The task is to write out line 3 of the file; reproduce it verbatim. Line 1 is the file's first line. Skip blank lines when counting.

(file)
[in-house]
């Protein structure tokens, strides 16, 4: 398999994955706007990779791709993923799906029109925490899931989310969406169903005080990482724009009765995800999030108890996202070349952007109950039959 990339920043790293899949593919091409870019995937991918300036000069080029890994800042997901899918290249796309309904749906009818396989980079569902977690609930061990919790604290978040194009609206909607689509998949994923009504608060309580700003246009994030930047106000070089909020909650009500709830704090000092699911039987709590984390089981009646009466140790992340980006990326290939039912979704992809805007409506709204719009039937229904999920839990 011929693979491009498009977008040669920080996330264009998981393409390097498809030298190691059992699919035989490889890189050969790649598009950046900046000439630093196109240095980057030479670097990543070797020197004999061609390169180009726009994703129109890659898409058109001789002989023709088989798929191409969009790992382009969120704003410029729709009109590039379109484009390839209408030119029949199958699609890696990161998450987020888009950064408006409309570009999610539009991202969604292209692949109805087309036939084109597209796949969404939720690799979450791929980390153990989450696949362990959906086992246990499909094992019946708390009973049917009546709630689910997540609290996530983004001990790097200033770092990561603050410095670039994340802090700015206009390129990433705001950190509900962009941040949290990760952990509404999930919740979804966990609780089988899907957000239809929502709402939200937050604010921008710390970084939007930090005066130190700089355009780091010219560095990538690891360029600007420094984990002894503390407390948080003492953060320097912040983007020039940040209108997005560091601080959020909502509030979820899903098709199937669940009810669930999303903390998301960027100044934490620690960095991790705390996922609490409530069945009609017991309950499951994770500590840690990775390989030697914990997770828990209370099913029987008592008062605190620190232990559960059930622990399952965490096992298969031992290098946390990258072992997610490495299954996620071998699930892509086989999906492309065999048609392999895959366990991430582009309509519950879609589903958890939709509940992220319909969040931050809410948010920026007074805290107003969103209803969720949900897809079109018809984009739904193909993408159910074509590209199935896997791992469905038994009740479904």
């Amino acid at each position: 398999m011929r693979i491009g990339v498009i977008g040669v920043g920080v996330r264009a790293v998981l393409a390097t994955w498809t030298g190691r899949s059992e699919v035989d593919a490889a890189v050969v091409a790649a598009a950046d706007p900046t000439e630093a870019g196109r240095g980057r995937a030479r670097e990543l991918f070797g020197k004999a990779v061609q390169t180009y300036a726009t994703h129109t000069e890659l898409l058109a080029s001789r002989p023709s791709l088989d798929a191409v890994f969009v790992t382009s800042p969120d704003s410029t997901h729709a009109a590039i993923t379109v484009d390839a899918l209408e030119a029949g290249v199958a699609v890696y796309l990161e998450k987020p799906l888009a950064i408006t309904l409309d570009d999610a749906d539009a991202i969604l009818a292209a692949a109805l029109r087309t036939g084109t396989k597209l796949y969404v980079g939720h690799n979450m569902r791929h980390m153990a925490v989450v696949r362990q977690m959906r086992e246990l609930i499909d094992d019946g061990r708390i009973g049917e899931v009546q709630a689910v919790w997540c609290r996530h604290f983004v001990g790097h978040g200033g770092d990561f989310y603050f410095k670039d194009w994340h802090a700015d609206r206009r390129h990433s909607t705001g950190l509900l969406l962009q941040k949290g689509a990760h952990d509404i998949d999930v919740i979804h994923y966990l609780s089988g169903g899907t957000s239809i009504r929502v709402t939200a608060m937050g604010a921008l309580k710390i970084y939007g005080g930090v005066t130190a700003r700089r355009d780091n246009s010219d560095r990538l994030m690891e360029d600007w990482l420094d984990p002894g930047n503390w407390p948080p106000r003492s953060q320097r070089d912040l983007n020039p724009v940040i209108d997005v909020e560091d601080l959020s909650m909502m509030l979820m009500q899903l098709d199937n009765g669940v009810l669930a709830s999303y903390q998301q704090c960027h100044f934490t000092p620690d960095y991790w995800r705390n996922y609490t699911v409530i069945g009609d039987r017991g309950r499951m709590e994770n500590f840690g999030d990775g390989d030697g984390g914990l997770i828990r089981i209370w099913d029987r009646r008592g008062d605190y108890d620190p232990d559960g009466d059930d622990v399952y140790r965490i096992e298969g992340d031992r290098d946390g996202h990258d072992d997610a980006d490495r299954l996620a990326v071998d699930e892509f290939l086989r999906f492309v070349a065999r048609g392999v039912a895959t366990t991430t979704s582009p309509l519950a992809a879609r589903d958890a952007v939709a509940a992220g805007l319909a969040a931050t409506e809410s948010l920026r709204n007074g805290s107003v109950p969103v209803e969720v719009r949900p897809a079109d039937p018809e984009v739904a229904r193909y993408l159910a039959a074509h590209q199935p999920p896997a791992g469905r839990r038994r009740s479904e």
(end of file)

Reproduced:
């Amino acid at each position: 398999m011929r693979i491009g990339v498009i977008g040669v920043g920080v996330r264009a790293v998981l393409a390097t994955w498809t030298g190691r899949s059992e699919v035989d593919a490889a890189v050969v091409a790649a598009a950046d706007p900046t000439e630093a870019g196109r240095g980057r995937a030479r670097e990543l991918f070797g020197k004999a990779v061609q390169t180009y300036a726009t994703h129109t000069e890659l898409l058109a080029s001789r002989p023709s791709l088989d798929a191409v890994f969009v790992t382009s800042p969120d704003s410029t997901h729709a009109a590039i993923t379109v484009d390839a899918l209408e030119a029949g290249v199958a699609v890696y796309l990161e998450k987020p799906l888009a950064i408006t309904l409309d570009d999610a749906d539009a991202i969604l009818a292209a692949a109805l029109r087309t036939g084109t396989k597209l796949y969404v980079g939720h690799n979450m569902r791929h980390m153990a925490v989450v696949r362990q977690m959906r086992e246990l609930i499909d094992d019946g061990r708390i009973g049917e899931v009546q709630a689910v919790w997540c609290r996530h604290f983004v001990g790097h978040g200033g770092d990561f989310y603050f410095k670039d194009w994340h802090a700015d609206r206009r390129h990433s909607t705001g950190l509900l969406l962009q941040k949290g689509a990760h952990d509404i998949d999930v919740i979804h994923y966990l609780s089988g169903g899907t957000s239809i009504r929502v709402t939200a608060m937050g604010a921008l309580k710390i970084y939007g005080g930090v005066t130190a700003r700089r355009d780091n246009s010219d560095r990538l994030m690891e360029d600007w990482l420094d984990p002894g930047n503390w407390p948080p106000r003492s953060q320097r070089d912040l983007n020039p724009v940040i209108d997005v909020e560091d601080l959020s909650m909502m509030l979820m009500q899903l098709d199937n009765g669940v009810l669930a709830s999303y903390q998301q704090c960027h100044f934490t000092p620690d960095y991790w995800r705390n996922y609490t699911v409530i069945g009609d039987r017991g309950r499951m709590e994770n500590f840690g999030d990775g390989d030697g984390g914990l997770i828990r089981i209370w099913d029987r009646r008592g008062d605190y108890d620190p232990d559960g009466d059930d622990v399952y140790r965490i096992e298969g992340d031992r290098d946390g996202h990258d072992d997610a980006d490495r299954l996620a990326v071998d699930e892509f290939l086989r999906f492309v070349a065999r048609g392999v039912a895959t366990t991430t979704s582009p309509l519950a992809a879609r589903d958890a952007v939709a509940a992220g805007l319909a969040a931050t409506e809410s948010l920026r709204n007074g805290s107003v109950p969103v209803e969720v719009r949900p897809a079109d039937p018809e984009v739904a229904r193909y993408l159910a039959a074509h590209q199935p999920p896997a791992g469905r839990r038994r009740s479904e």